We water seeds already planted, knowing that they hold future promise.

We lay foundations that will need further development.

We provide yeast that produces far beyond our capabilities.

We cannot do everything, and there is a sense of liberation in realizing that.

This enables us to do something, and to do it very well.

It may be incomplete, but it is a beginning, a step along the way, an
opportunity for the Lord's grace to enter and do the rest.

We may never see the end results, but that is the difference between the master builder and the worker.

We are workers, not master builders; ministers, not messiahs.

We are prophets of a future not our own.

Amen.

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December 4, 2017, 8:44 AM

the one about watching out...


Sermon from December 3, 2017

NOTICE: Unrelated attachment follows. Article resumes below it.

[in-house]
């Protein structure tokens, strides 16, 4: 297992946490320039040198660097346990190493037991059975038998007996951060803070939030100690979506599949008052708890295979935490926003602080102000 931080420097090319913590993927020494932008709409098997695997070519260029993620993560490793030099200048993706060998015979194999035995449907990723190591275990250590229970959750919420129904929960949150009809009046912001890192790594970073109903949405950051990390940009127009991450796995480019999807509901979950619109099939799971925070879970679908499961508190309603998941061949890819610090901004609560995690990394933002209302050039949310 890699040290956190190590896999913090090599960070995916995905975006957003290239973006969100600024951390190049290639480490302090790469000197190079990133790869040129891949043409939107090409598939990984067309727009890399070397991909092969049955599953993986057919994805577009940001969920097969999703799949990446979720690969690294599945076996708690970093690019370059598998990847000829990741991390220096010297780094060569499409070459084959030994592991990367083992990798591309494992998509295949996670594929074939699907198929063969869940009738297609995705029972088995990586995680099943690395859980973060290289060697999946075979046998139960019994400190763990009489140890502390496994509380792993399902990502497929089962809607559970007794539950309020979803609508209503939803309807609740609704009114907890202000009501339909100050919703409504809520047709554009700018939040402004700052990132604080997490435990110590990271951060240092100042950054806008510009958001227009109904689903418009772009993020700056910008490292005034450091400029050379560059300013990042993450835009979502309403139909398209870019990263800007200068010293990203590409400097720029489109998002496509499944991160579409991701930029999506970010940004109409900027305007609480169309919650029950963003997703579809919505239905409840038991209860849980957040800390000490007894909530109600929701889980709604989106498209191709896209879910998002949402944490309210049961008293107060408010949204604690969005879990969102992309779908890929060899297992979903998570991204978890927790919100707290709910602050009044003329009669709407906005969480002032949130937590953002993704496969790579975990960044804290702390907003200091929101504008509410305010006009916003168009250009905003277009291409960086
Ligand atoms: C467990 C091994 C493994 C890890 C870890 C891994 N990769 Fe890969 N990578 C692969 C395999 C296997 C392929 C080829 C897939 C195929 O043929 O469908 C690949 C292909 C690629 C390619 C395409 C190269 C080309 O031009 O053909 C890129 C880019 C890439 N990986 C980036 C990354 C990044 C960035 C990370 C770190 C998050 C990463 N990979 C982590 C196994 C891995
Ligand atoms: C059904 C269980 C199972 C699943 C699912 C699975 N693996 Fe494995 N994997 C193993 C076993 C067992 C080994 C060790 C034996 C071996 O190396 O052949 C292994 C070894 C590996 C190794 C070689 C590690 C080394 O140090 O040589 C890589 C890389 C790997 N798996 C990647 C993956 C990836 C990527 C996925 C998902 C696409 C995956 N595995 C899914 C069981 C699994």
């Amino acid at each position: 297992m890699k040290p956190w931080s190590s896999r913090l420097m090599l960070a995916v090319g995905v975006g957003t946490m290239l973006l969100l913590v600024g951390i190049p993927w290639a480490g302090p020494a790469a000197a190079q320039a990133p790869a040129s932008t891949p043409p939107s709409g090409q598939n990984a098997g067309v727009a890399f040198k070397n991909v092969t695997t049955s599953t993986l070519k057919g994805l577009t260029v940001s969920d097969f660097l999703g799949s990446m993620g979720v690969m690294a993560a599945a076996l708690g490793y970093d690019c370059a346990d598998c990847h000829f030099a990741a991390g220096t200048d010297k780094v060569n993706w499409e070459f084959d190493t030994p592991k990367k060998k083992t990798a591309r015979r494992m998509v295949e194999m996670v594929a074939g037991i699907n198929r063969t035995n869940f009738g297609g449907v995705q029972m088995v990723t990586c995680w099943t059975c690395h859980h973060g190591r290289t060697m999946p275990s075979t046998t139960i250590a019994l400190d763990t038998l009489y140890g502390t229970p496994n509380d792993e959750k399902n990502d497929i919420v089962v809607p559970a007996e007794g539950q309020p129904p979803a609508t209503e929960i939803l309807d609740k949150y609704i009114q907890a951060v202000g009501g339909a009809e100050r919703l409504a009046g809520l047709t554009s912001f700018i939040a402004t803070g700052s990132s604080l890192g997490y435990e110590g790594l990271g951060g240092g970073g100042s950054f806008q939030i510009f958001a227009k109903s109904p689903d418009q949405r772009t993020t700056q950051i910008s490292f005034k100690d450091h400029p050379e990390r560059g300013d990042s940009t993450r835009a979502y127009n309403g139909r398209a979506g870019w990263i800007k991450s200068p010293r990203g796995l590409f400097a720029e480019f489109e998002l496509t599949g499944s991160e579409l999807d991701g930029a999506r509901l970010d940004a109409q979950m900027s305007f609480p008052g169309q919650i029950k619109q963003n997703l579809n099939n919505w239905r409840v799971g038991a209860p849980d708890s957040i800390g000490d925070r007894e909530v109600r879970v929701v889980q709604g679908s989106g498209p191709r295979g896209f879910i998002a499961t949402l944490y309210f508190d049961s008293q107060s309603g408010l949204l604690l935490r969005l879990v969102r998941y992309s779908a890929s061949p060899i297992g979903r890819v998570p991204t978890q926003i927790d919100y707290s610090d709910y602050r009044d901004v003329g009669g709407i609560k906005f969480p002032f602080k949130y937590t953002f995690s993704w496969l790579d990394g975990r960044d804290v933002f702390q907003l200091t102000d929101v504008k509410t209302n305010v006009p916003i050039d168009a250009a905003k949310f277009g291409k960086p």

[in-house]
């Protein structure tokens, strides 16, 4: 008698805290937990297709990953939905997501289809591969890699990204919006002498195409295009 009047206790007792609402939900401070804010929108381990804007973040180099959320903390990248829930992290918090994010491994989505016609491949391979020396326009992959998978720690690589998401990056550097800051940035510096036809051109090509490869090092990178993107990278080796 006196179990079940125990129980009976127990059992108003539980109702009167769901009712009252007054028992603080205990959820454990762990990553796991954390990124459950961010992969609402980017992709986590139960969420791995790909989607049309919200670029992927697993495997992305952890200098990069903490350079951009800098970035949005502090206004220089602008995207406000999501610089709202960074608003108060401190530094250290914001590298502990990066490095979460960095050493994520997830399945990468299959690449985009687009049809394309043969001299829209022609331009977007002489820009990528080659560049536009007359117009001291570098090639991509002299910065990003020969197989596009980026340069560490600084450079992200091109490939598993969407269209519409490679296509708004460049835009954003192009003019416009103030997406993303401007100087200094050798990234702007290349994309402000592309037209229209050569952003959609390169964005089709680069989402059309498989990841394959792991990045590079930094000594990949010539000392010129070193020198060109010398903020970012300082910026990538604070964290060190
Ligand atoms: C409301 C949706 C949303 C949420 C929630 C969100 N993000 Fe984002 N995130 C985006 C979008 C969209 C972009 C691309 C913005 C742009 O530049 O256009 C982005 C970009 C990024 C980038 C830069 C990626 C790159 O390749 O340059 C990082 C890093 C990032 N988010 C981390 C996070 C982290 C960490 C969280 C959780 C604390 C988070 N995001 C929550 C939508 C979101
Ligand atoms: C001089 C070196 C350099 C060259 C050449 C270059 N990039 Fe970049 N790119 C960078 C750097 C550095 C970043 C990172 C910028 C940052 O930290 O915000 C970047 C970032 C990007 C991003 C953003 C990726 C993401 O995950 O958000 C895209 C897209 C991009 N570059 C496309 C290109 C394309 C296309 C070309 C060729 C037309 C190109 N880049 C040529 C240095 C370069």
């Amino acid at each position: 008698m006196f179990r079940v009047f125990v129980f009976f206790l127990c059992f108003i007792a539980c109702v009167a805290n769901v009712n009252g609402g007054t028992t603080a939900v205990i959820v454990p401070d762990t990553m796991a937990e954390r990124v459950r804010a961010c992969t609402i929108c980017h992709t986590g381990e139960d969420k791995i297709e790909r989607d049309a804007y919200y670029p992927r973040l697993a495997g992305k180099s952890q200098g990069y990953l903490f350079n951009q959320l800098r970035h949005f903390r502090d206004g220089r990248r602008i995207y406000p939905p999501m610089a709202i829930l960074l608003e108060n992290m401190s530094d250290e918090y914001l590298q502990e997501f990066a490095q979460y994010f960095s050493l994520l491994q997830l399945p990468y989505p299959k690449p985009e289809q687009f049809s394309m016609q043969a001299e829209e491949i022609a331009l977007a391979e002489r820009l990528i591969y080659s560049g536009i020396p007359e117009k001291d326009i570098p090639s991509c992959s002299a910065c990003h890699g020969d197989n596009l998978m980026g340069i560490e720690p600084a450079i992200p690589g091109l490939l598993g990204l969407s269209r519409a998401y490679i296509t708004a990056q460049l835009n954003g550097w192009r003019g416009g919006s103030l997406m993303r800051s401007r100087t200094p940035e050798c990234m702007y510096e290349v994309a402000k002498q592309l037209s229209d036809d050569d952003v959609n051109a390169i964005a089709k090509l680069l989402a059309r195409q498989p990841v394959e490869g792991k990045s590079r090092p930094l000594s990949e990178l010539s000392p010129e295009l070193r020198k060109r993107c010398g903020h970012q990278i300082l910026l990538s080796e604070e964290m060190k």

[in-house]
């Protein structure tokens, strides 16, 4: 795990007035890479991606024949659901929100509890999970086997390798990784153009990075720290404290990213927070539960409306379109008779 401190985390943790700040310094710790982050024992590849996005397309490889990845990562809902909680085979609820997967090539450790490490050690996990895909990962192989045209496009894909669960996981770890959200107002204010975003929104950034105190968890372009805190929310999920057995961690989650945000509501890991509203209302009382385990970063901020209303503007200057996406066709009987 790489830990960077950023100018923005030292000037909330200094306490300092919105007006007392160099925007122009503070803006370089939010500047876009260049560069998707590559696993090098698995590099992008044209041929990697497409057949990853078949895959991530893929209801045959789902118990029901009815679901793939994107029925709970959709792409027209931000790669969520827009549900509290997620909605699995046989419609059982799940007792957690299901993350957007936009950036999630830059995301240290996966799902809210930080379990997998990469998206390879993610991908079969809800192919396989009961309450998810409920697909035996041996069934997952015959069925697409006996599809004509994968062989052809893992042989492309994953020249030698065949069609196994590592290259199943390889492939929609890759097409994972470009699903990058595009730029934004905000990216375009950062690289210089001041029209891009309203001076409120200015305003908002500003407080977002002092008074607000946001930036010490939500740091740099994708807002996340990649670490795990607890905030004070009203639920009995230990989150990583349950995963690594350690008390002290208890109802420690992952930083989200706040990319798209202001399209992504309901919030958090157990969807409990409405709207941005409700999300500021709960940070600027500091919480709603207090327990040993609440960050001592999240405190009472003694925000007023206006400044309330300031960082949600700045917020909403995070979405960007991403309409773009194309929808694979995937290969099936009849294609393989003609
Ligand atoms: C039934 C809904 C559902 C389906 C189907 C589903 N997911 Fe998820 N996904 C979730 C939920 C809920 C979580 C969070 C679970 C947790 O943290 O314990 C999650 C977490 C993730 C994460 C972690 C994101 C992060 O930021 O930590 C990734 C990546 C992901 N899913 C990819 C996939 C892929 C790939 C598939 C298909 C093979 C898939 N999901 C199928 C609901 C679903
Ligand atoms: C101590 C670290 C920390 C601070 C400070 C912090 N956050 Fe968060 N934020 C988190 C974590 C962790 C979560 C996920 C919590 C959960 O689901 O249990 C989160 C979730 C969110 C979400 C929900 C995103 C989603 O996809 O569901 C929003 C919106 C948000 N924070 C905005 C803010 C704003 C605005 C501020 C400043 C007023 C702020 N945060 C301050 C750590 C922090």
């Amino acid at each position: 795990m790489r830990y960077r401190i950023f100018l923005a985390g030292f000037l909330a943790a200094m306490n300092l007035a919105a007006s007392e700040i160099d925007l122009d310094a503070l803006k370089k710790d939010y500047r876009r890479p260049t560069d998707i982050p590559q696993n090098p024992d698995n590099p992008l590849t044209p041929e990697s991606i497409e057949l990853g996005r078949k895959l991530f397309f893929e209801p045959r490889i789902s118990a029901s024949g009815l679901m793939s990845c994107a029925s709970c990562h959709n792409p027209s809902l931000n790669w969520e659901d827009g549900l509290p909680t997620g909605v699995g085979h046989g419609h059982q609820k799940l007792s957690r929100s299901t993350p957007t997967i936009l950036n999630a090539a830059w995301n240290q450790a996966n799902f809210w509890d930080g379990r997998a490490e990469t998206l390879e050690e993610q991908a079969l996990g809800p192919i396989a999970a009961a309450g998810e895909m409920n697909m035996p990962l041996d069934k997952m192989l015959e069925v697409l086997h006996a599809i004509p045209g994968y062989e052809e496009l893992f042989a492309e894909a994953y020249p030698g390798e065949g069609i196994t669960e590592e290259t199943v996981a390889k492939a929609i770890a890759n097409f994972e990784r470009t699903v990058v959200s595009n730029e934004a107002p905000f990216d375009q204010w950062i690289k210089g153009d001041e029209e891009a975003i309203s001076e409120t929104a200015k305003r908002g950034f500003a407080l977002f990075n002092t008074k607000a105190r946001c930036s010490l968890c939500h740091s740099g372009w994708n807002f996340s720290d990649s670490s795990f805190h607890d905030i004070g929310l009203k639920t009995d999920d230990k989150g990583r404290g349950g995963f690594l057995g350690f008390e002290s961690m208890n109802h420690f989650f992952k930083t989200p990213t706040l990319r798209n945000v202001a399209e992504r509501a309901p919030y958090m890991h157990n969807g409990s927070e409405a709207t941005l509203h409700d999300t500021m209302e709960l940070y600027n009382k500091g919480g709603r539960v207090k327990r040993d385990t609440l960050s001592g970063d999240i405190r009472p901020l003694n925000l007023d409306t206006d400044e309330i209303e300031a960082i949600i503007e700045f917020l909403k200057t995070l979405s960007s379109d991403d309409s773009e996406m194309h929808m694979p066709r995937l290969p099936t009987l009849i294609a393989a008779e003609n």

Text: Mark 13: 24-37

Grace and peace to you from God our Creator and our Lord Jesus who is the Christ! Will y’all pray with me? May the words of my mouth and the meditations of all our hearts be acceptable in your sight O Lord, our rock and our redeemer; amen!

So, if you’ve been paying attention these past few weeks to the gospel readings, you’ve probably noticed that they have a lot to do about ‘the future!’ Particularly our response to the signs that can be seen. These sorts of texts always come around at this ending/beginning time in the church year.

We hear watch out, be prepared, keep awake, as we end the church year – seeing signs of judgment and God’s presence around us. As we begin the church year, we again hear watch out, be prepared, stay awake. Yet, I noticed that this reading in particular has a somewhat different shift in its tone.

Before when we heard ‘watch out’ it was coupled with something negative or terrible. And, when we think about those words today – we always seem to have them associated with danger as well.